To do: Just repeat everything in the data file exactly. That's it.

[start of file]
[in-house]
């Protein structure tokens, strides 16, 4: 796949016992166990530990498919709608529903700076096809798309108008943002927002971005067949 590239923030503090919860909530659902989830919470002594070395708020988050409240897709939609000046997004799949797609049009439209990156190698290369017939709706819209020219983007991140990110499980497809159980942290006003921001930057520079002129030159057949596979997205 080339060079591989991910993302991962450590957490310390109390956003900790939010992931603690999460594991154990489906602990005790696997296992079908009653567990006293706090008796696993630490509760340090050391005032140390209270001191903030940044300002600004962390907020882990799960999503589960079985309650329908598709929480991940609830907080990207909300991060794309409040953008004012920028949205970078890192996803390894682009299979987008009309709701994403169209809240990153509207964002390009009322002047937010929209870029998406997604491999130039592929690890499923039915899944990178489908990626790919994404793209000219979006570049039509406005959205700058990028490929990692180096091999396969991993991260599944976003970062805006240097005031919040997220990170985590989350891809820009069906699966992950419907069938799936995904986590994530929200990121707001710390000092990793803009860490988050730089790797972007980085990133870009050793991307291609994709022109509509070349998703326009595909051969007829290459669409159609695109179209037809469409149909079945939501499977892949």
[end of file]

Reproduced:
[in-house]
């Protein structure tokens, strides 16, 4: 796949016992166990530990498919709608529903700076096809798309108008943002927002971005067949 590239923030503090919860909530659902989830919470002594070395708020988050409240897709939609000046997004799949797609049009439209990156190698290369017939709706819209020219983007991140990110499980497809159980942290006003921001930057520079002129030159057949596979997205 080339060079591989991910993302991962450590957490310390109390956003900790939010992931603690999460594991154990489906602990005790696997296992079908009653567990006293706090008796696993630490509760340090050391005032140390209270001191903030940044300002600004962390907020882990799960999503589960079985309650329908598709929480991940609830907080990207909300991060794309409040953008004012920028949205970078890192996803390894682009299979987008009309709701994403169209809240990153509207964002390009009322002047937010929209870029998406997604491999130039592929690890499923039915899944990178489908990626790919994404793209000219979006570049039509406005959205700058990028490929990692180096091999396969991993991260599944976003970062805006240097005031919040997220990170985590989350891809820009069906699966992950419907069938799936995904986590994530929200990121707001710390000092990793803009860490988050730089790797972007980085990133870009050793991307291609994709022109509509070349998703326009595909051969007829290459669409159609695109179209037809469409149909079945939501499977892949």